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New Delhi: Kurt Westergaard, who was the creator of the controversial depiction of the Prophet Muhammad for the conservative Jyllands-Posten newspaper in 2005. Understandably, it was met with met with strong reactions from Muslims worldwide who condemned the act, including Western countries.
Due to this, Westergaard received numerous death threats and was a target of assassination attempts. He was then provided police protection.
On Sunday, his family told Danish newspaper Berlingske that Kurt Westergaard passed away in his sleep after a long period of ill health.
In Islam, the depiction of Prophet Muhammad is regarded as taboo and even offensive by many. Westergaard’s cartoon, which showed a turban bomb, was one of 12 published by the newspaper to make a point about self-censorship and criticism of Islam.
While the illustration went unnoticed for a few weeks but a demonstration against the publication was held in Copenhagen and then ambassadors from Muslim countries in Denmark lodged a protest.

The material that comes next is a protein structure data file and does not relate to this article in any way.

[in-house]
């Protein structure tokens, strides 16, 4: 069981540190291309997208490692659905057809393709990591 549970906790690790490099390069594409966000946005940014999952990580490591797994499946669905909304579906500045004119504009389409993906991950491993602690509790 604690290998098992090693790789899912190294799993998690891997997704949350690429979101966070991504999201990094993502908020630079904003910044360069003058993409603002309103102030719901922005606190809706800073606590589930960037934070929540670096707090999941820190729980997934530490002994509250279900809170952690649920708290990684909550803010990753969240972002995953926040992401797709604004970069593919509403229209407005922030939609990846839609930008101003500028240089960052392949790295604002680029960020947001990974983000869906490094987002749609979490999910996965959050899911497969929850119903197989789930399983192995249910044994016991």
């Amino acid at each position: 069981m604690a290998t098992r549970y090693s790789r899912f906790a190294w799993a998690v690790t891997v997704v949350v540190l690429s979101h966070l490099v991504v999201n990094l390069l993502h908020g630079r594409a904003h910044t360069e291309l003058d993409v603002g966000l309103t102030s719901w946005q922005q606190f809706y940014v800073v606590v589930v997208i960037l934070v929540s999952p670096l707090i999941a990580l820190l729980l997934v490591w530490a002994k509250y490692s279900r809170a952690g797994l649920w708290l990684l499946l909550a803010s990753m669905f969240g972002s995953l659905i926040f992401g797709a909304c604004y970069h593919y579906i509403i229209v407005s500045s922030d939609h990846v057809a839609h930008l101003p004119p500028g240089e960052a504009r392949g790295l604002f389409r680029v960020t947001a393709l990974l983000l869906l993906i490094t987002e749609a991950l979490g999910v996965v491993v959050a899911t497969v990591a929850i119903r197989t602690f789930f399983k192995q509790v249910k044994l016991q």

The violence linked to the cartoons culminated in a 2015 massacre in France that left 12 people dead at the Paris office of satirical weekly Charlie Hebdo, which had reprinted the cartoons in 2012.
Towards the last years of his life, Westergaard had to live under police protection at a secret address. In early 2010, Danish police caught a 28-year-old Somalian armed with a knife and ax in Westergaard’s house, where he was planning to kill him.
Speaking to Reuters news agency in 2008, Westergaard said he had no regrets about his satirical drawing and said that he would do it again.
“We are discussing the two cultures, the two religions as never before and that is important.”
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